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Development of a specialist medical vocabulary for radiation oncology

Conference Paper


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Abstract


  • Controlled medical terminologies that have been developed to describe terms utilized in the field of Radiation Oncology, include SNOMED-CT and DICOM-RT. However, a literature review has failed to provide evidence that the coverage and the level of granularity of these nomenclatures have satisfied the needs of radiation oncologists. Indeed most investigations conclude that the coverage is generally unsatisfactory. Fur-thermore, there is no evidence that an objective specification of the specialist medical terms used in Radiation Oncology has been developed.

    We report the development of a Specialist Medical Vocabu-lary for Radiation Oncology using an objective and systematic method of discovery of data elements published in the Radia-tion Oncology literature. The importance of the data elements to radiation oncologists is judged according to the criterion that a submitted report has been deemed worthy of publica-tion.

    Within the time period of discovery, 97 articles were retrieved and, during the analysis of 80 articles, 622 individual data elements and 2392 instances of use were found.

    Infrequent data elements comprised the majority of individual data elements (54%), and frequently used data elements were a minority (27 individual data elements with 10 or more in-stances of use). However these 10 data elements comprised 49.5% of the total data elements found.

Publication Date


  • 2007

Citation


  • Miller, A. Andrew. & Yu, P. (2007). Development of a specialist medical vocabulary for radiation oncology. In K. Kuhn, J. Warren & T. Leong (Eds.), World Congress on Medical Informatics (pp. P342-1-P342-3). Netherlands and HISA Ltd Australia: IOS Press.

Ro Full-text Url


  • http://ro.uow.edu.au/cgi/viewcontent.cgi?article=9594&context=infopapers

Ro Metadata Url


  • http://ro.uow.edu.au/infopapers/2258

Start Page


  • P342-1

End Page


  • P342-3

Abstract


  • Controlled medical terminologies that have been developed to describe terms utilized in the field of Radiation Oncology, include SNOMED-CT and DICOM-RT. However, a literature review has failed to provide evidence that the coverage and the level of granularity of these nomenclatures have satisfied the needs of radiation oncologists. Indeed most investigations conclude that the coverage is generally unsatisfactory. Fur-thermore, there is no evidence that an objective specification of the specialist medical terms used in Radiation Oncology has been developed.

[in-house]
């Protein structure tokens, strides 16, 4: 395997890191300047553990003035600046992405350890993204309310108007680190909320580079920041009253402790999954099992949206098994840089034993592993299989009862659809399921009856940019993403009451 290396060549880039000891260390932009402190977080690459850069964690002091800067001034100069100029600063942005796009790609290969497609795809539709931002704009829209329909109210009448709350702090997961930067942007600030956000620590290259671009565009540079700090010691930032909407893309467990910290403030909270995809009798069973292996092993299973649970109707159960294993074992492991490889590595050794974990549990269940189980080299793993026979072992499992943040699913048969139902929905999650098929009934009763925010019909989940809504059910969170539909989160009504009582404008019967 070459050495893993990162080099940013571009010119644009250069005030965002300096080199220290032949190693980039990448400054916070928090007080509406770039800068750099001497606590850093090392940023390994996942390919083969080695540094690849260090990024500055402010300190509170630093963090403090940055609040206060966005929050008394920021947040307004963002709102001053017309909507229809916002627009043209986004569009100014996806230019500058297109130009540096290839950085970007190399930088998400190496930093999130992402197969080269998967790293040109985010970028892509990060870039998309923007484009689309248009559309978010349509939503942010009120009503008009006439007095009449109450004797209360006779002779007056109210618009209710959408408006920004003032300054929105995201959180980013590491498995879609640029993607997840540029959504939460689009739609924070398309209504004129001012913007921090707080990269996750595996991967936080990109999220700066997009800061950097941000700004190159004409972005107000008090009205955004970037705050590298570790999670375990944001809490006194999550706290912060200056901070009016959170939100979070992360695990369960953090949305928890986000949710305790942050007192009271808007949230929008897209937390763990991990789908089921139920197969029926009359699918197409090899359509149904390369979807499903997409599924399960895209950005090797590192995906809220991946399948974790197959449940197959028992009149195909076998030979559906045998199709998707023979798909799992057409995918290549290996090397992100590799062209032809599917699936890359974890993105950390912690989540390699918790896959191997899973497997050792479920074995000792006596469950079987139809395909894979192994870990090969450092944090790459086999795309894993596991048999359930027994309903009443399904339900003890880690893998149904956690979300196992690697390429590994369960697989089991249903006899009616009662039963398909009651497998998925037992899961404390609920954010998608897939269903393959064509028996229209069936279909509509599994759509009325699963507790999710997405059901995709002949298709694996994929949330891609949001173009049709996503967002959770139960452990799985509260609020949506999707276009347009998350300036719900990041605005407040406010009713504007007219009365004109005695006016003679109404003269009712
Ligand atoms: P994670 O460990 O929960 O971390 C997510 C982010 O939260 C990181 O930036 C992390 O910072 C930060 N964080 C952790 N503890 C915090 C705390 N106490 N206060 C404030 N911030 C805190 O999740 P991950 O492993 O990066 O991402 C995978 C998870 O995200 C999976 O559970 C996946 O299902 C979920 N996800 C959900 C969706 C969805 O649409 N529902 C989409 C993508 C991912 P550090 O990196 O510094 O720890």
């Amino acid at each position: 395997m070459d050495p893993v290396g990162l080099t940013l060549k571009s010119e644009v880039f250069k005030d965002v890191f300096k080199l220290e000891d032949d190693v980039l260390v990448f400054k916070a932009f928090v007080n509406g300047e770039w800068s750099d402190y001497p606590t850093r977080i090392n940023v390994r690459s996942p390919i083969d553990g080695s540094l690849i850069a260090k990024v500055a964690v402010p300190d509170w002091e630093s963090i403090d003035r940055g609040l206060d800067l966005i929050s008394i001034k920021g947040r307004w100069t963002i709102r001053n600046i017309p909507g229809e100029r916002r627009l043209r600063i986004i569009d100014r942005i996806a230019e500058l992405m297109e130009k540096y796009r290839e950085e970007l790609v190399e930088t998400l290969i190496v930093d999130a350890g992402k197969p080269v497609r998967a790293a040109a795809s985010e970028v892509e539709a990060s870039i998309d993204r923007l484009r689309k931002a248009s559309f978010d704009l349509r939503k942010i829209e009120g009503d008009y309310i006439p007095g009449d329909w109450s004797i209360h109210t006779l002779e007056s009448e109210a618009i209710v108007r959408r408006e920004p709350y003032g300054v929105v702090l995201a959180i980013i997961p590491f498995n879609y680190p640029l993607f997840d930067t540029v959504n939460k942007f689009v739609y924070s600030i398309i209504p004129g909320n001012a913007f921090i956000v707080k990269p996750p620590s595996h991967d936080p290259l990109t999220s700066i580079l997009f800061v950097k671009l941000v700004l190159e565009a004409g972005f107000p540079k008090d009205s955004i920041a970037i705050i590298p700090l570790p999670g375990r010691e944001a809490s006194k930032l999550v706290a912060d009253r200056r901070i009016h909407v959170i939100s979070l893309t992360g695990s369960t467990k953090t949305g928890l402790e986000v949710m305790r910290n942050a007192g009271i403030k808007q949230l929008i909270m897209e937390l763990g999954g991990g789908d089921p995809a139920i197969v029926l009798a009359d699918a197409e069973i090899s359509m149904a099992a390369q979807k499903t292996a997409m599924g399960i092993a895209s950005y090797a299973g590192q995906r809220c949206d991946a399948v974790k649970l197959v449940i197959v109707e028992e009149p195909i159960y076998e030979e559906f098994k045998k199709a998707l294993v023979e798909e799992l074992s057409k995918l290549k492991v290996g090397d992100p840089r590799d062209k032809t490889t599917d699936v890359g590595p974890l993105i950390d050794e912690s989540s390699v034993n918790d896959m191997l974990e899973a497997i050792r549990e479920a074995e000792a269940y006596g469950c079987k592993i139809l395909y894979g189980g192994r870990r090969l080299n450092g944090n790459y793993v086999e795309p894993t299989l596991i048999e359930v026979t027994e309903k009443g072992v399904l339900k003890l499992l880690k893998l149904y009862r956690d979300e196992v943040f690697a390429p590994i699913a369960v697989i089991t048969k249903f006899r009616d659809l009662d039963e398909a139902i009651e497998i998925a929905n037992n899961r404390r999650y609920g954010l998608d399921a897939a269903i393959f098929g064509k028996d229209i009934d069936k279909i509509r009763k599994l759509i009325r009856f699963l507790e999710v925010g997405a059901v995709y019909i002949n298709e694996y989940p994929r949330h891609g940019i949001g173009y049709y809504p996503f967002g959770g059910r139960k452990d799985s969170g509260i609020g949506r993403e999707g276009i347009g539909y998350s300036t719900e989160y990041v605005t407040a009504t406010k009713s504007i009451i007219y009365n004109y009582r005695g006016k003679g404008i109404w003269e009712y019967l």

We report the development of a Specialist Medical Vocabu-lary for Radiation Oncology using an objective and systematic method of discovery of data elements published in the Radia-tion Oncology literature. The importance of the data elements to radiation oncologists is judged according to the criterion that a submitted report has been deemed worthy of publica-tion.

    Within the time period of discovery, 97 articles were retrieved and, during the analysis of 80 articles, 622 individual data elements and 2392 instances of use were found.

    Infrequent data elements comprised the majority of individual data elements (54%), and frequently used data elements were a minority (27 individual data elements with 10 or more in-stances of use). However these 10 data elements comprised 49.5% of the total data elements found.

Publication Date


  • 2007

Citation


  • Miller, A. Andrew. & Yu, P. (2007). Development of a specialist medical vocabulary for radiation oncology. In K. Kuhn, J. Warren & T. Leong (Eds.), World Congress on Medical Informatics (pp. P342-1-P342-3). Netherlands and HISA Ltd Australia: IOS Press.

Ro Full-text Url


  • http://ro.uow.edu.au/cgi/viewcontent.cgi?article=9594&context=infopapers

Ro Metadata Url


  • http://ro.uow.edu.au/infopapers/2258

Start Page


  • P342-1

End Page


  • P342-3